Feeling safe and included at school is fundamental for learning. In fact, it’s so important to us that we actually survey our students each year to measure their sense of belonging.
This past week, the San Francisco Unified School District celebrated Inclusive Schools Week to bring more awareness to what being truly inclusive means.
To kick off the week, Special Olympics hosted a soccer game at San Francisco City Hall between Mission and Lowell.
Rainbow Club students at Willie Brown Middle School made a digital frame celebrating LGBTQ heroes for a photo booth.
Kindergarten students at Jean Parker Elementary read a book called “Same, Same but Different” and created colorful self-portraits.
Miraloma Elementary School went all out with daily school-wide activities including “I am Unique Day” and “Meet Someone New Day” as well as ability awareness stations and sing-a-longs.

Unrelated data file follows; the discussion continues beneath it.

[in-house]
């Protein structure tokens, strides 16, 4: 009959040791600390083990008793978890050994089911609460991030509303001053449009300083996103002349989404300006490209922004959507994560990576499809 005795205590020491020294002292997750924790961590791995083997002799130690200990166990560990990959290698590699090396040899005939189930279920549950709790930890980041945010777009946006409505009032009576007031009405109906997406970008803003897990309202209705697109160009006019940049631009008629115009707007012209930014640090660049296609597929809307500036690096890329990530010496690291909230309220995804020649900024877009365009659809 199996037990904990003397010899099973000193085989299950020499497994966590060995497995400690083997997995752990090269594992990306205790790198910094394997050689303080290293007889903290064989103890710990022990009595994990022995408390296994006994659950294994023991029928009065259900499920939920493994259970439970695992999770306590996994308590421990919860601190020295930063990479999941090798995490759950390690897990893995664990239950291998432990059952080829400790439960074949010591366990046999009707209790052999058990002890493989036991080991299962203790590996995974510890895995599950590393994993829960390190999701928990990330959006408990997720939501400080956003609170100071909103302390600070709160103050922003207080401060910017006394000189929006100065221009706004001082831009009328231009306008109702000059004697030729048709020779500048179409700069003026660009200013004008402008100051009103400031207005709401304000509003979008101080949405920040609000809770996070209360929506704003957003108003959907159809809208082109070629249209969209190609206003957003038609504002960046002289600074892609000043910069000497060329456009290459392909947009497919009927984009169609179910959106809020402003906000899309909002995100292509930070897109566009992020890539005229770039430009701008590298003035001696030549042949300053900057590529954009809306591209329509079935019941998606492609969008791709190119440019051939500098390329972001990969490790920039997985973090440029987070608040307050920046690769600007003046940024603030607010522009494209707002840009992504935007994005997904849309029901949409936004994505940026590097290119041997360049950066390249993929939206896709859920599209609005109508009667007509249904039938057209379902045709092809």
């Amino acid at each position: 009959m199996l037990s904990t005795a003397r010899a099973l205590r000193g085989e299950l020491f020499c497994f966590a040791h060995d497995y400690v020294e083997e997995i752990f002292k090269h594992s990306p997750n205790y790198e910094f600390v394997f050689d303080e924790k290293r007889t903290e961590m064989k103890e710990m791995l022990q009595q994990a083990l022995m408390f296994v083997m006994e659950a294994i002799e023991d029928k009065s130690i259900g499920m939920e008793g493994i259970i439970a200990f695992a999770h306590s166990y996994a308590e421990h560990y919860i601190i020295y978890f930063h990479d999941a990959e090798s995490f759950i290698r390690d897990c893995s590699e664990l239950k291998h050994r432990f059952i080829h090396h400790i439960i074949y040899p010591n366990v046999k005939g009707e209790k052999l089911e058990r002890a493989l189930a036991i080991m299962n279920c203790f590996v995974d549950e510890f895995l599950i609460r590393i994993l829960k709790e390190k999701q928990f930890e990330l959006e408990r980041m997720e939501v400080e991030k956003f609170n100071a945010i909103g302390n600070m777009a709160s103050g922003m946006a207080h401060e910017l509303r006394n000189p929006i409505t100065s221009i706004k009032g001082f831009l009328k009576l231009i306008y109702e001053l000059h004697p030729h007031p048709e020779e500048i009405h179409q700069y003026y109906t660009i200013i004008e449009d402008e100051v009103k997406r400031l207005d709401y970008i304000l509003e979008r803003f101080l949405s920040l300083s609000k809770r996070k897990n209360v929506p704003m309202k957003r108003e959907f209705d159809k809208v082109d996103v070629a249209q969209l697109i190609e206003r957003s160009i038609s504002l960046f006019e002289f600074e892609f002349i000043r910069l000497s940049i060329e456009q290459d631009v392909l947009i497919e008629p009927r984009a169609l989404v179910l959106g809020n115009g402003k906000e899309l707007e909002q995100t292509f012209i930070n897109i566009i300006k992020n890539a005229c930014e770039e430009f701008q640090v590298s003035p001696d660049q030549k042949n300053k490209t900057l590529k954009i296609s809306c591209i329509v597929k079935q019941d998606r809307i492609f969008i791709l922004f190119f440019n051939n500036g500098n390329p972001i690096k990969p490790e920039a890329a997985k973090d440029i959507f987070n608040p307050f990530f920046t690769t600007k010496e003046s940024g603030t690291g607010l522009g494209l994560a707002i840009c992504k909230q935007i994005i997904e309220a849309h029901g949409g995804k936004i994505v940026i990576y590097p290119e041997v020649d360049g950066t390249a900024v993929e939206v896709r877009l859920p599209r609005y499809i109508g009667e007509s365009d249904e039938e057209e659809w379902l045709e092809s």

No matter how it was celebrated, Inclusive Schools Week was about one of the fundamental promises of public schools: Everyone has a right to a free public education.
WHAT INCLUSIVE SCHOOLS LOOK LIKE
Inclusive means students who are receiving special education services learn alongside their general education peers. It means our students who identify as transgender feel accepted. And it means students who just arrived here from another country feel supported to maintain their culture and heritage language while also learning English and new customs.
We recognize that each child is unique and learns differently and educators must engage students with different abilities all in one classroom.
While our schools have made great strides over the past several years, we still have a lot of work to do to ensure every single one of our students feels included and receives the support they need to be successful.
One of the things that makes our schools great is the diversity of our students.
SFUSD is committed to being diversity-driven, not just valuing diversity. By this, we mean that we will respect and seek to understand each person. It is one of five fundamental core values we insist upon.
All of our students bring a rich array of life experiences, perspectives and even language skills. No two humans are alike and that is cause for celebration.
Vincent Matthews is superintendent of the San Francisco Unified School District.